Cambrian Age

One of the most interesting of the many different species that suddenly emerged in the Cambrian Age is the now-extinct trilobites. Trilobites belonged to the Arthropoda phylum, and were very complicated creatures with hard shells, articulated bodies, and complex organs. The fossil record has made it possible to carry out very detailed studies of trilobites' eyes. The trilobite eye is made up of hundreds of tiny facets, and each one of these contains two lens layers. This eye structure is a real wonder of design. David Raup, a professor of geology at Harvard, Rochester, and Chicago Universities, says, "the trilobites 450 million years ago used an optimal design which would require a well trained and imaginative optical engineer to develop today."

The extraordinarily complex structure even in trilobites is enough to invalidate Darwinism on its own, because no complex creatures with similar structures lived in previous geological periods, which goes to show that trilobites emerged with no evolutionary process behind them. A 2001 Science article says:

Cladistic analyses of arthropod phylogeny revealed that trilobites, like eucrustaceans, are fairly advanced "twigs" on the arthropod tree. But fossils of these alleged ancestral arthropods are lacking. ...Even if evidence for an earlier origin is discovered, it remains a challenge to explain why so many animals should have increased in size and acquired shells within so short a time at the base of the Cambrian.

 

Very little was known about this extraordinary situation in the Cambrian Age when Charles Darwin was writing The Origin of Species. Only since Darwin's time has the fossil record revealed that life suddenly emerged in the Cambrian Age, and that trilobites and other invertebrates came into being all at once. For this reason, Darwin was unable to treat the subject fully in the book. But he did touch on the subject under the heading "On the sudden appearance of groups of allied species in the lowest known fossiliferous strata," where he wrote the following about the Silurian Age (a name which at that time encompassed what we now call the Cambrian):

For instance, I cannot doubt that all the Silurian trilobites have descended from some one crustacean, which must have lived long before the Silurian age, and which probably differed greatly from any known animal… Consequently, if my theory be true, it is indisputable that before the lowest Silurian stratum was deposited, long periods elapsed, as long as, or probably far longer than, the whole interval from the Silurian age to the present day; and that during these vast, yet quite unknown, periods of time, the world swarmed with living creatures. To the question why we do not find records of these vast primordial periods, I can give no satisfactory answer.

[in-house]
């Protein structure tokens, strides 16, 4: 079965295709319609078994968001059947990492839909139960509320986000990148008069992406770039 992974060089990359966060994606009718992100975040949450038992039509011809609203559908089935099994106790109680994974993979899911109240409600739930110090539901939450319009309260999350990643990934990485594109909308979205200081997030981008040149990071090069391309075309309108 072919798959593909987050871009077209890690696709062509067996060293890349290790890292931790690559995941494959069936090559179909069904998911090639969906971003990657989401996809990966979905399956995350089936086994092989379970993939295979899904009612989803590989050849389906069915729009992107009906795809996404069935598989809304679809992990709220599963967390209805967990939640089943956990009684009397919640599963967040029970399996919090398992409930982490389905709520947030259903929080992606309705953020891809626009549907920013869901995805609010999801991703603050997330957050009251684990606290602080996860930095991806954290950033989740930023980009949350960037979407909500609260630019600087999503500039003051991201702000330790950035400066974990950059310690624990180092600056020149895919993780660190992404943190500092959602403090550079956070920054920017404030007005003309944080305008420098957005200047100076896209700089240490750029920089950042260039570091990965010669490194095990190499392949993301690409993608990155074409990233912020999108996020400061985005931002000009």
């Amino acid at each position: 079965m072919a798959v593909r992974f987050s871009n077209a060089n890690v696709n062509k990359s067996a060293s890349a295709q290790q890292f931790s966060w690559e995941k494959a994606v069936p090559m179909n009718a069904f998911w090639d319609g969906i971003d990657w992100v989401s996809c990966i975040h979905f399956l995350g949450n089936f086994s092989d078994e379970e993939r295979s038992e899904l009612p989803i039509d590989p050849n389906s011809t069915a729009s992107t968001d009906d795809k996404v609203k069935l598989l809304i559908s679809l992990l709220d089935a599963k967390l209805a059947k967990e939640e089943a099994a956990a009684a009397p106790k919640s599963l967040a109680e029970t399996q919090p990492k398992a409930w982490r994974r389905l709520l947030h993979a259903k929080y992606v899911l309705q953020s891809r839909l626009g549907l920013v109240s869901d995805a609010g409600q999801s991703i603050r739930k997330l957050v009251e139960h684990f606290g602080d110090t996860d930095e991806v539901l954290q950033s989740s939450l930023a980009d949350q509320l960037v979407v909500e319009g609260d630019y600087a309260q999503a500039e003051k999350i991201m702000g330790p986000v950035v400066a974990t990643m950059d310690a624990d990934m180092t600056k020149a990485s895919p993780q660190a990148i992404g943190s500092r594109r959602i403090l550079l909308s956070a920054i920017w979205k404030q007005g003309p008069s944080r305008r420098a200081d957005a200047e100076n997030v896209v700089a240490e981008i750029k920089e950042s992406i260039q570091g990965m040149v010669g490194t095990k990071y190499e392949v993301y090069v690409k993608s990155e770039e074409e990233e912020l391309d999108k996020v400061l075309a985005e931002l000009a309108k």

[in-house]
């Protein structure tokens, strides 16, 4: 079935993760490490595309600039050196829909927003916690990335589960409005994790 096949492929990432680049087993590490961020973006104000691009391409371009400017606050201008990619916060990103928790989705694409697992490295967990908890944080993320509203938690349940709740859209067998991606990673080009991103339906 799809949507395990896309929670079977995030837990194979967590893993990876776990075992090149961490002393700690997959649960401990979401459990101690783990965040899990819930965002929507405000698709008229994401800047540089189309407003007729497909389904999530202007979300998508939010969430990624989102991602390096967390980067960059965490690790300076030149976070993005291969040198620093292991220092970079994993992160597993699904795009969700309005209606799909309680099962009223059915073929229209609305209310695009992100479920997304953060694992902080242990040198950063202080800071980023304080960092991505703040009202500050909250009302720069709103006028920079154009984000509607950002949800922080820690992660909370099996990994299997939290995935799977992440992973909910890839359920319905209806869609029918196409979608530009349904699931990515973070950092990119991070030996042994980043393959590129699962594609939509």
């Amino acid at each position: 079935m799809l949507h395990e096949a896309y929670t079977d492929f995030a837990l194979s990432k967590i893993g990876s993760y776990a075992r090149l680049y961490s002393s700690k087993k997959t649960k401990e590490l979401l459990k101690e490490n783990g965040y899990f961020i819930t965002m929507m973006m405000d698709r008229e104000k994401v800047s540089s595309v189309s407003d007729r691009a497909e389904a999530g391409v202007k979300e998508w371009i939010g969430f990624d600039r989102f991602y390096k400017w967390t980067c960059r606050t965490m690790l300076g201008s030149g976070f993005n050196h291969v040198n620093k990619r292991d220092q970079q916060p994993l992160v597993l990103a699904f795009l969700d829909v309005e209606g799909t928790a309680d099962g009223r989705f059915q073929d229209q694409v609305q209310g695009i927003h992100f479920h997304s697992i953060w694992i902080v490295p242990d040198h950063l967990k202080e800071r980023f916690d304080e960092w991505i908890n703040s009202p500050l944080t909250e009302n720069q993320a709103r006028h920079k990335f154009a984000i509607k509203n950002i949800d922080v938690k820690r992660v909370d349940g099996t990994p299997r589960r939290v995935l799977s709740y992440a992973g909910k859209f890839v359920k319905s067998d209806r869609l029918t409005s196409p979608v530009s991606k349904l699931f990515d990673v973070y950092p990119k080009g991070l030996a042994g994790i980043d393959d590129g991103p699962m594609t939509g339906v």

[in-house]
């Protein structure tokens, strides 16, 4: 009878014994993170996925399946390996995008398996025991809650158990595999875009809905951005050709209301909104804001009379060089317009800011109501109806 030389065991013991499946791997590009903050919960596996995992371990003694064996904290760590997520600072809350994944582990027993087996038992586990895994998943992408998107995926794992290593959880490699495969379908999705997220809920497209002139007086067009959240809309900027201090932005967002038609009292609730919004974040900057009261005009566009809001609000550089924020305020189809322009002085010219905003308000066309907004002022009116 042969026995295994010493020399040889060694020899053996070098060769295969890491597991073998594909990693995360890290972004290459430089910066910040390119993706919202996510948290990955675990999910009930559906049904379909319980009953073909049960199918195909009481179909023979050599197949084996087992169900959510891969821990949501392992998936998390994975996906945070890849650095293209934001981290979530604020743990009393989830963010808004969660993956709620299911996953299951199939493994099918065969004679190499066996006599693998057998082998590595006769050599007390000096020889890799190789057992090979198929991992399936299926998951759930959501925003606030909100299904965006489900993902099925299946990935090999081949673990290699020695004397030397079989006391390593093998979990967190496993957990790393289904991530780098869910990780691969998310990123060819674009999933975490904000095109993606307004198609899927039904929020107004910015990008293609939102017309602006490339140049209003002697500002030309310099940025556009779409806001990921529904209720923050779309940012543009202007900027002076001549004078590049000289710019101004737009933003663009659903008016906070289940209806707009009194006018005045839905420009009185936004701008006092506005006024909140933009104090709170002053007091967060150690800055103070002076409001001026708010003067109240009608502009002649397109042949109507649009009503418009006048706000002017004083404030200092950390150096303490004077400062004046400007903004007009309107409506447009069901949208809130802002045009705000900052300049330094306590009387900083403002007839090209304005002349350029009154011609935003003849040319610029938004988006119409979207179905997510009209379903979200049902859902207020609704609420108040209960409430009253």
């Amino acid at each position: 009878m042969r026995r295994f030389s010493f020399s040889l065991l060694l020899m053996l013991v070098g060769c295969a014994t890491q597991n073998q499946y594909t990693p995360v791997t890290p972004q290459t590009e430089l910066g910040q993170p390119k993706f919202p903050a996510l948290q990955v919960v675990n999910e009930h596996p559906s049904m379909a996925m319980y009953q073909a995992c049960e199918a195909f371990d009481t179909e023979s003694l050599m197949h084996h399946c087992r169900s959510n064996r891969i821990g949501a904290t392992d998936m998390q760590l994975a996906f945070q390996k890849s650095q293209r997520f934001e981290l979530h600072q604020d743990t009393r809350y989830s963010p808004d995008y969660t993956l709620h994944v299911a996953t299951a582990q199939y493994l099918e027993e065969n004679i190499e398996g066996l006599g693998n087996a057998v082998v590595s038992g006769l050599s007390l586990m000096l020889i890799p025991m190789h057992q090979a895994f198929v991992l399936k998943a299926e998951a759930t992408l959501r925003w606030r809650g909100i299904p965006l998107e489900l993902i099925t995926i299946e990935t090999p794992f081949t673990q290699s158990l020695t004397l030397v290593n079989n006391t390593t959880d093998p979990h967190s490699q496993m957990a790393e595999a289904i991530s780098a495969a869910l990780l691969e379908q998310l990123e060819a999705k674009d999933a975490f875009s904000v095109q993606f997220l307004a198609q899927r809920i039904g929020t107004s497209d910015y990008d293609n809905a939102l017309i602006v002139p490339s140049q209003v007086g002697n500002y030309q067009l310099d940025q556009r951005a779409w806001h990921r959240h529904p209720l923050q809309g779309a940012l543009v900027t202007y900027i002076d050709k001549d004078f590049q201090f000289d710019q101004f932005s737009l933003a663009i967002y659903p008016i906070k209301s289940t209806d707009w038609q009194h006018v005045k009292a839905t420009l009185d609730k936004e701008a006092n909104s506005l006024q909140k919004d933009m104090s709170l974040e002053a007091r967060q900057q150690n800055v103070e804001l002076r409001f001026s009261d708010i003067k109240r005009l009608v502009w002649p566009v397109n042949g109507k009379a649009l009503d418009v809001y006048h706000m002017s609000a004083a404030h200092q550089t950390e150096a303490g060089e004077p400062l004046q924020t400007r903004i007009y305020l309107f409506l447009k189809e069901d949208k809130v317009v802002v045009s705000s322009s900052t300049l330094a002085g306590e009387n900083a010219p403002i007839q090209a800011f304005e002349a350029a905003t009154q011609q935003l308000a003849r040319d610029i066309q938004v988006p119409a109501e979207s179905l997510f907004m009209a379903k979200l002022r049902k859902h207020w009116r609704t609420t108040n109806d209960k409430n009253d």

Darwin said "If my theory be true, [the Cambrian] Age must have been full of living creatures." As for the question of why there were no fossils of these creatures, he tried to supply an answer throughout his book, using the excuse that "the fossil record is very lacking." But nowadays the fossil record is quite complete, and it clearly reveals that creatures from the Cambrian Age did not have ancestors. This means that we have to reject that sentence of Darwin's which begins "If my theory be true." Darwin's hypotheses were invalid, and for that reason, his theory is mistaken.

The record from the Cambrian Age demolishes Darwinism, both with the complex bodies of trilobites, and with the emergence of very different living bodies at the same time. Darwin wrote "If numerous species, belonging to the same genera or families, have really started into life all at once, the fact would be fatal to the theory of descent with slow modification through natural selection."-that is, the theory at the heart of in his book. But as we saw earlier, some 60 different animal phyla started into life in the Cambrian Age, all together and at the same time, let alone small categories such as species. This proves that the picture which Darwin had described as "fatal to the theory" is in fact the case. This is why the Swiss evolutionary paleoanthropologist Stefan Bengtson, who confesses the lack of transitional links while describing the Cambrian Age, makes the following comment: "Baffling (and embarrassing) to Darwin, this event still dazzles us."

The Origin of Tetrapods